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Serena Williams has won 23 major singles titles, one short of Margaret Court’s record, but is still considered by many as the greatest player of all-time

US Open 2022
Venue: Flushing Meadows, New York Dates: 29 August-11 September
Coverage: Daily radio commentaries across BBC Sounds and the BBC Sport website and app, with selected live text commentaries and match reports on the website and app

From the glowing video tributes and an array of A-List stars in attendance, everything on a celebratory night at the US Open pointed towards Serena Williams’ impending retirement.

Williams’ first-round match on Monday – which could have been the final of her storied career – was the centrepiece of an emotional fanfare on Arthur Ashe Stadium in New York.

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The 23-time Grand Slam singles champion recently announced she plans to “evolve away” from the sport and her home major is expected to be a farewell.

But after beating Montenegro’s Danka Kovinic in the first round, 40-year-old Williams continued to play a guessing game.

Asked if this was definitely her final tournament, she smiled and said: “I’ve been pretty vague about it. I’m going to stay vague because you never know.”

Night matches on Ashe always create an electric atmosphere, but this was another level to many others and provided a sense of theatre and drama not often seen at a tennis event.

It started with a video montage paying homage to Williams’ achievements as a player and a person, while she waited backstage before arriving in a caped glittery dress and diamond-encrusted trainers.

A string of big-name celebrities from fashion, film, television, music and politics were watching from the crowd, before tennis legend Billie Jean King and television icon Oprah Winfrey paid tribute in another post-match celebration.

That came after Williams showed she could still win at the highest level, overcoming a scrappy start to beat world number 80 Kovinic in straight sets.

Asked if nights like these had changed her mind about her retirement plans, the former world number one said: “It’s extremely difficult still because I absolutely love being out there.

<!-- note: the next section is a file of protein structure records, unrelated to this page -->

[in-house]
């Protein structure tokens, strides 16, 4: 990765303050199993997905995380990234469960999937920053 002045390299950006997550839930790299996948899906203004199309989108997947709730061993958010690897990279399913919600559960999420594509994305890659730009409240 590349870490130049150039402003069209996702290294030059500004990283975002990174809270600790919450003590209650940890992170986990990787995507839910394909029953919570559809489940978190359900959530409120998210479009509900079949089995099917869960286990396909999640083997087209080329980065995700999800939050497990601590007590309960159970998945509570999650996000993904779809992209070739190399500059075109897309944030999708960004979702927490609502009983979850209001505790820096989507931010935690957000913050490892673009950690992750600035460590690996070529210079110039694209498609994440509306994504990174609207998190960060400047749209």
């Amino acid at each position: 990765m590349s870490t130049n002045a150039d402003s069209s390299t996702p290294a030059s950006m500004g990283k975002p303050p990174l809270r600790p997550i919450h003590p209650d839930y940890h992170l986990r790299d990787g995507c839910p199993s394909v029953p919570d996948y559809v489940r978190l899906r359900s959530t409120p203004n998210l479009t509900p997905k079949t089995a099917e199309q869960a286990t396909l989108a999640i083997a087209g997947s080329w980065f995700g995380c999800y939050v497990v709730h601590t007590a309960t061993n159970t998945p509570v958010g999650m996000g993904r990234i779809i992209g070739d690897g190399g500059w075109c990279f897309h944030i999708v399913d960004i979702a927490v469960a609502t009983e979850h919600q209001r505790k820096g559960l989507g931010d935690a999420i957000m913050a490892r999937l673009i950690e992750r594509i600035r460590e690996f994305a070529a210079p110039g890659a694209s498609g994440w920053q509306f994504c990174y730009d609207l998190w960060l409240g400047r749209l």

“The more tournaments I play, I feel like the more I can belong out there. That’s a tough feeling to have, and to leave knowing the more you do it, the more you can shine.

“But it’s time for me, you know, to evolve to the next thing. I think it’s important because there are so many other things that I want to do.”

Williams living in the moment – but what’s next?

With this potentially Williams’ goodbye, it was not surprising the US Open – which she has won six times – wanted to honour one of their greatest champions in front of an adoring crowd.

But her victory also begs the question what will happen after when – or perhaps if? – she does lose in New York this fortnight.

“It was so loud. I just was overwhelmed in a good way,” Williams said about the reception when she walked out.

“I was just thinking, like: Is this for real? At the same time, I’m also thinking: I still have a match to play.”

At the 2021 Australian Open, Williams said she would not tell anyone when it was time to retire and became upset when pressed further in Melbourne.

Many thought that day had already arrived with her having not played for almost a year, but then she returned to the tour in preparation for this year’s Wimbledon.

Then came last month’s announcement in Vogue of her plan to “evolve away” from the sport.

Sources close to the former world number one have told BBC Sport it is definitely the end for Williams, who wants to extend her family with husband Alexis and give four-year-old daughter Olympia a brother or sister.

Many players, including Williams, have successfully returned to the sport after becoming a mother but none as old as a player who turns 41 next month.

Perhaps the US Open’s plan was to celebrate her career in the glow of a victory? And then leave Williams – who says she was “really emotional” following recent defeats in Toronto and Cincinnati – to slope off relatively quietly following any exit at Flushing Meadows.

On Wednesday, she will face Estonian second seed Anett Kontaveit, who has struggled for consistent form this year in spite of her ranking.

“At this point, honestly, everything is a bonus for me I feel,” Williams said when asked about the second-round match.

“I mean, I think every opponent is very difficult. I’ve seen that over the summer. The next one is even more difficult.

“It’s good that I was able to get this under my belt. I don’t know, I’m just not even thinking about that.

“I’m just thinking about just this moment. I think it’s good for me just to live in the moment now.”